A recent poll for The Guardian newspaper in the UK suggested that young adults in 2013 are what might be called ‘generation self’. The survey suggests that whilst young adults in 2013 may dip into the Occupy Movement or UK Uncut they are not motivated by the commitment to solidarity that characterised the activism of older generations.
Such a survey and The Guardian report that accompanies it depicts youth in 2013 as atomised – no sense of community or connection with other people in other places. This is not what I see and misrepresents the activism or young adults in 2013 and the nature of activism in a connected networked age. The lack of youth engagement in traditional communitarian or left of centre politics does not necessarily equate to disengagement of disconnection as the survey implies. The online activism of networks like Avaaz, the disparate challenge of the Occupy Movement and UK Uncut and the engagement of young adults in street-level politics in the shape of rap music and graffiti art gives the lie to the myth of ‘generation self’.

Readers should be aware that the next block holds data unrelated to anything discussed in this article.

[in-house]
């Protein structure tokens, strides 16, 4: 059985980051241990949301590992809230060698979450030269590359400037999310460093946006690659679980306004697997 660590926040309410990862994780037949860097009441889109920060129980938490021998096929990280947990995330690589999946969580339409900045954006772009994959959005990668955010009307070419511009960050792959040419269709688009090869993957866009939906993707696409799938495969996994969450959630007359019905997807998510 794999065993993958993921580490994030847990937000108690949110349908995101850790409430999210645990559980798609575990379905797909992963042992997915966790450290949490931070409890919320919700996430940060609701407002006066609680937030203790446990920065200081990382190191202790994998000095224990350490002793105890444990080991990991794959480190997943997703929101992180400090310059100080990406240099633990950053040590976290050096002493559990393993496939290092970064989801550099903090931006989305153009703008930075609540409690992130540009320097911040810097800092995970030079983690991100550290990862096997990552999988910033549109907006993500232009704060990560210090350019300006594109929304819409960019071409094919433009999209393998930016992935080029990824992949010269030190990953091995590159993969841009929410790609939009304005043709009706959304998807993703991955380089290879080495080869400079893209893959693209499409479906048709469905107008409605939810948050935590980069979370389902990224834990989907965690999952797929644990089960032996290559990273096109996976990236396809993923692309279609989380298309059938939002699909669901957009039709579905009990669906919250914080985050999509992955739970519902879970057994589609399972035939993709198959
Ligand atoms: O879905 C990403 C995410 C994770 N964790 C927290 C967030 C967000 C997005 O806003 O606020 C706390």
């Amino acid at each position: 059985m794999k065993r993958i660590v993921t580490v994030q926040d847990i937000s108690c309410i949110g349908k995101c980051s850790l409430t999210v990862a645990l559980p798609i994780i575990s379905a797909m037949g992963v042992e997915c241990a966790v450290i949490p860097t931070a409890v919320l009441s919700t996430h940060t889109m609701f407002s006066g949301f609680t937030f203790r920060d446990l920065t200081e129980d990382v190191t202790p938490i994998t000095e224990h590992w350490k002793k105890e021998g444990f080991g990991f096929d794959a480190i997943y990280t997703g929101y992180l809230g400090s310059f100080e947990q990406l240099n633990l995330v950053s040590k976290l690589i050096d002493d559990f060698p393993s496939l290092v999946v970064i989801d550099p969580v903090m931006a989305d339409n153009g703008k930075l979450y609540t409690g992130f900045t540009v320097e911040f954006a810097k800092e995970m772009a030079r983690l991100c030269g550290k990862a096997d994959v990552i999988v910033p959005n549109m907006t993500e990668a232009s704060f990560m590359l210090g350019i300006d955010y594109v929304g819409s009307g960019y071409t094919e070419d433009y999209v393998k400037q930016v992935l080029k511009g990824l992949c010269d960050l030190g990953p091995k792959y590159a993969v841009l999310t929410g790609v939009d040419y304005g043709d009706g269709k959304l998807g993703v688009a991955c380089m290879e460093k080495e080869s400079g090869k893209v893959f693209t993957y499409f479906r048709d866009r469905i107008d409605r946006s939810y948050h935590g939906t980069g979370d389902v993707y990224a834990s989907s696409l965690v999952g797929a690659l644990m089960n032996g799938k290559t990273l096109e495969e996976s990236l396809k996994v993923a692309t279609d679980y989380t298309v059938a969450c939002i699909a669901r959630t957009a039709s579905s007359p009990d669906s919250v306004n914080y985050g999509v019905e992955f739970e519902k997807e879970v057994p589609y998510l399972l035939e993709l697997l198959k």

Perhaps the organisers of the survey and the journalists at The Guardian need to wake up to a new world rather than rehearsing assumptions from another century and a different age. Things really weren’t better in the 1980s when we [and I mean I!] marching during the miners strike, breaking down fences and occupying US Airbases or organising the ‘oppressed working class’….
‘Generation Self’? I don’t think so!